#8. Jon Spencer Blues Explosion – Plastic Fang

Wow. Yeah, this would not sniff my top 10 again. I still love the opening depth charge of “Sweet and Sour” and “She Said,” but I can’t even remember any of the rest of the tunes here. I still think JSBX are a fuckload better in their prime than the White Stripes and their ilk will ever be, but this is not one of their stronger efforts. I am pretty sure I don’t actually own this album, save for my original Matador promo in the card sleeve, but again, I love the packaging of it, especially the LP version. So bonus points there. Sadly, I don’t think Spencer has done anything even this good since. I miss him.

#9. Liars – They Threw Us All in a Trench and Stuck a Monument on Top

Another “reaction” choice here, as Liars’ sound here was a giant breath of fresh air compared to the nu metal/kiddie punk/gothy goth bullshit I was forced to endure at work every day. It turned out Liars had much better work in them to come, but I still like the crazed energy and fractured attitude of the debut. Number nine seems about right to me. So I got one right!


1. Wilco – Yankee Hotel Foxtrot

2. Playgroup – Playgroup

3. Spoon - Kill The Moonlight

4. Clinic – Walking With Thee

5. Boards of Canada – Geogaddi

6. Super Furry Animals – Rings Around The World

7. The Notwist – Neon Golden

8. Missy Misdemeanor Elliott – Under Construction

9. Liars - They Threw Us All in a Trench and Stuck a Monument on Top

10. The Delgados - Hate.

Todd Hutlock is an editor at some bullshit website.

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Thursday, July 3, 2008

Best of 2008 Thus Far: Jan-June

Best of 2008 Thus Far: Jan-June
by WWIA staff and friends (though mostly Nick Southall)

Melanie Baskins

1. Beach House - Devotion
2. No Age - Nouns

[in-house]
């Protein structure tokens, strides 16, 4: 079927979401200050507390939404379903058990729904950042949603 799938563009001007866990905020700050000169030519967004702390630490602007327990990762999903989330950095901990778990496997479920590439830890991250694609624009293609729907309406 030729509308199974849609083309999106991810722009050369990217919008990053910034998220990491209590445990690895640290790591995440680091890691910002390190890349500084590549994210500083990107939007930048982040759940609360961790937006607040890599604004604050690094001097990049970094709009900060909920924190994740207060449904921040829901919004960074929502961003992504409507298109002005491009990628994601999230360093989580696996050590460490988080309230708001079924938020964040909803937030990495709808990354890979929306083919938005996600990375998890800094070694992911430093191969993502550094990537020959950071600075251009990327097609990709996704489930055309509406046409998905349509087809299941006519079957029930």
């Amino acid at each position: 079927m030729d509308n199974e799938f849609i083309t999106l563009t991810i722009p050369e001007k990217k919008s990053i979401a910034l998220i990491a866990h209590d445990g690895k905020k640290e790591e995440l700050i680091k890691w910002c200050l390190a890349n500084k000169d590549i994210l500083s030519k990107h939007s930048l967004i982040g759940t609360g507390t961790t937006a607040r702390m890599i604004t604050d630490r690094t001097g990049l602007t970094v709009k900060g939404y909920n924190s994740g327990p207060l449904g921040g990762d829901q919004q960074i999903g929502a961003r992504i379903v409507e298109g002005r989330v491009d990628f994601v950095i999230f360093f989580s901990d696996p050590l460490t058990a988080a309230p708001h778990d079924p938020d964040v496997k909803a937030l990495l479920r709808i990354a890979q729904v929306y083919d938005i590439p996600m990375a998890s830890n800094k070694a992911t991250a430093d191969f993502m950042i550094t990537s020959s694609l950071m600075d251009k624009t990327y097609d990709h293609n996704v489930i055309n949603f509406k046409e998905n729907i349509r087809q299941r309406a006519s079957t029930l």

3. Evangelicals - The Evening Descends
4. Destroyer - Trouble in Dreams
5. Times New Viking - Rip it Off

1. No Age – “Teen Creeps”
2. Xiu Xiu – “I Do What I Want When I Want”
3. Beach House – “Home Again”
4. M83 – “Couleurs”
5. Destroyer – “Blue Flower, Blue Flame”

Jonathan Bradley

1. Cut Copy - In Ghost Colours
2. Vampire Weekend
3. Lil' Wayne - Tha Carter III
4. Laura Marling - Alas I Cannot Swim
5. The-Dream - Love/Hate

1. B.O.B. ft. Lil' Boosie & D.G. Yola – “Fuck You”
2. Usher ft. Young Jeezy – “Love in this Club”
3. Goldfrapp – “A&E”
4. Bun-B ft. Lupe Fiasco – “Swang On 'Em”
5. The-Dream – “Nikki”
6. Be Your Own Pet – “Becky”
7. Miley Cyrus – “See You Again”
8. Mike Doughty – “Like a Luminous Girl”
9. Taylor Swift – “Picture to Burn”
10. The Hold Steady – “Sequestered in Memphis”

Ally Brown

1. Portishead - Third
2. Hercules and Love Affair
3. Wale - The Mixtape About Nothing
4. Y'All Is Fantasy Island - Rescue Weekend
5. Beck - Modern Guilt

Justin Cober-Lake

1. The Shackeltons
2. The Strugglers - The Latest Rights
3. The Duke Spirit - Neptune
4. Marco Benevento - Invisible Baby
5. Flight of the Conchords

Todd Hutlock

Portishead - Third
Vampire Weekend - Vampire Weekend
M83 - Saturdays=Youth
The Mole - As High As The Sky
Autechre - Quaristice

Ricardo Villalobos - Vasco EP Part 1
Sigur Ros - "Gobbledegook"
M83 - "Couleurs"
Rhadoo - "Dor Mit Oru"
Portishead - "Machine Gun"
Goldfrapp - "A&E"
Spiritualized - "Soul on Fire"
Be Your Own Pet - "Becky"

Ian Mathers

1. Samamidon - All Is Well
2. The Kills - Midnight Boom
3. Delays - Everything's the Rush
4. Elbow - The Seldom Seen Kid
5. Hot Chip - Made in the Dark

1. Goldfrapp - "A & E"
2. Samamidon - "Saro"
3. Los Campesinos! - "My Year in Lists"
4. Coldplay - "Viva La Vida"